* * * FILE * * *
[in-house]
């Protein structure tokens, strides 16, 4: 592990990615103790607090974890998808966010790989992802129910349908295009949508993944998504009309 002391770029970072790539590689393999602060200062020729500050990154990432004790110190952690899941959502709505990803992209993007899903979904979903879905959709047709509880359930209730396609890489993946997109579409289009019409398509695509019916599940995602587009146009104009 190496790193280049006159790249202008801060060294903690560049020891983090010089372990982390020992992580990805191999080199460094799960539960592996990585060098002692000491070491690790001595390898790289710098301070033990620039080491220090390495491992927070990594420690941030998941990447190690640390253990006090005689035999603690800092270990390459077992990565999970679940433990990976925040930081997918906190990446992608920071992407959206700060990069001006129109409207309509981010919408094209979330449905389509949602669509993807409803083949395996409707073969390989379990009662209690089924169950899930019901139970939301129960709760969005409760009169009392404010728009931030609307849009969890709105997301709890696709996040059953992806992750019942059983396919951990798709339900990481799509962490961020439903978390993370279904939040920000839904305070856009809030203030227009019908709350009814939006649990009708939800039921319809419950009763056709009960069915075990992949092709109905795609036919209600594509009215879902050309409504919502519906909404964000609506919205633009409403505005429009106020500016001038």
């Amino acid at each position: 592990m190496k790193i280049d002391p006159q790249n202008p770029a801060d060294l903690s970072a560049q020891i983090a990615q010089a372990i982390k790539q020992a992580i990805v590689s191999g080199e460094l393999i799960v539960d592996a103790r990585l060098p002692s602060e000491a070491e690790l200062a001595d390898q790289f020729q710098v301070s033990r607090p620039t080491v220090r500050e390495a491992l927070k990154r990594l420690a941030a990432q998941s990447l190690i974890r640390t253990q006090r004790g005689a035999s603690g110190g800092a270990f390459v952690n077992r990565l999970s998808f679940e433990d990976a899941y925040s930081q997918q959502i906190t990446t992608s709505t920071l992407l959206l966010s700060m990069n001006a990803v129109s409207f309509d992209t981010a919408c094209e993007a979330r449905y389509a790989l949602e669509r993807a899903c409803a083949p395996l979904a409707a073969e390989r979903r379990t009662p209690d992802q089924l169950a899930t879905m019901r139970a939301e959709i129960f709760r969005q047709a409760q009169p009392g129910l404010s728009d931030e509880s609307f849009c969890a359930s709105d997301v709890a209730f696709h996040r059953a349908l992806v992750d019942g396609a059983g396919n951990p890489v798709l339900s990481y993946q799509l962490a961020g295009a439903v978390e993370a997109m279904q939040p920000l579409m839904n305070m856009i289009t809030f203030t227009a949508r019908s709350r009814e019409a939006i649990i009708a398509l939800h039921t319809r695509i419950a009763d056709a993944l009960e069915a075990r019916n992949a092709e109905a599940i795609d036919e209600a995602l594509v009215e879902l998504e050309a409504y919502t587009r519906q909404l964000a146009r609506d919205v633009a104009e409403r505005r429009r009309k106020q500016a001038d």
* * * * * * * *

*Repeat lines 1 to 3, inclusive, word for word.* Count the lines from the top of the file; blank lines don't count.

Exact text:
[in-house]
């Protein structure tokens, strides 16, 4: 592990990615103790607090974890998808966010790989992802129910349908295009949508993944998504009309 002391770029970072790539590689393999602060200062020729500050990154990432004790110190952690899941959502709505990803992209993007899903979904979903879905959709047709509880359930209730396609890489993946997109579409289009019409398509695509019916599940995602587009146009104009 190496790193280049006159790249202008801060060294903690560049020891983090010089372990982390020992992580990805191999080199460094799960539960592996990585060098002692000491070491690790001595390898790289710098301070033990620039080491220090390495491992927070990594420690941030998941990447190690640390253990006090005689035999603690800092270990390459077992990565999970679940433990990976925040930081997918906190990446992608920071992407959206700060990069001006129109409207309509981010919408094209979330449905389509949602669509993807409803083949395996409707073969390989379990009662209690089924169950899930019901139970939301129960709760969005409760009169009392404010728009931030609307849009969890709105997301709890696709996040059953992806992750019942059983396919951990798709339900990481799509962490961020439903978390993370279904939040920000839904305070856009809030203030227009019908709350009814939006649990009708939800039921319809419950009763056709009960069915075990992949092709109905795609036919209600594509009215879902050309409504919502519906909404964000609506919205633009409403505005429009106020500016001038």
């Amino acid at each position: 592990m190496k790193i280049d002391p006159q790249n202008p770029a801060d060294l903690s970072a560049q020891i983090a990615q010089a372990i982390k790539q020992a992580i990805v590689s191999g080199e460094l393999i799960v539960d592996a103790r990585l060098p002692s602060e000491a070491e690790l200062a001595d390898q790289f020729q710098v301070s033990r607090p620039t080491v220090r500050e390495a491992l927070k990154r990594l420690a941030a990432q998941s990447l190690i974890r640390t253990q006090r004790g005689a035999s603690g110190g800092a270990f390459v952690n077992r990565l999970s998808f679940e433990d990976a899941y925040s930081q997918q959502i906190t990446t992608s709505t920071l992407l959206l966010s700060m990069n001006a990803v129109s409207f309509d992209t981010a919408c094209e993007a979330r449905y389509a790989l949602e669509r993807a899903c409803a083949p395996l979904a409707a073969e390989r979903r379990t009662p209690d992802q089924l169950a899930t879905m019901r139970a939301e959709i129960f709760r969005q047709a409760q009169p009392g129910l404010s728009d931030e509880s609307f849009c969890a359930s709105d997301v709890a209730f696709h996040r059953a349908l992806v992750d019942g396609a059983g396919n951990p890489v798709l339900s990481y993946q799509l962490a961020g295009a439903v978390e993370a997109m279904q939040p920000l579409m839904n305070m856009i289009t809030f203030t227009a949508r019908s709350r009814e019409a939006i649990i009708a398509l939800h039921t319809r695509i419950a009763d056709a993944l009960e069915a075990r019916n992949a092709e109905a599940i795609d036919e209600a995602l594509v009215e879902l998504e050309a409504y919502t587009r519906q909404l964000a146009r609506d919205v633009a104009e409403r505005r429009r009309k106020q500016a001038d």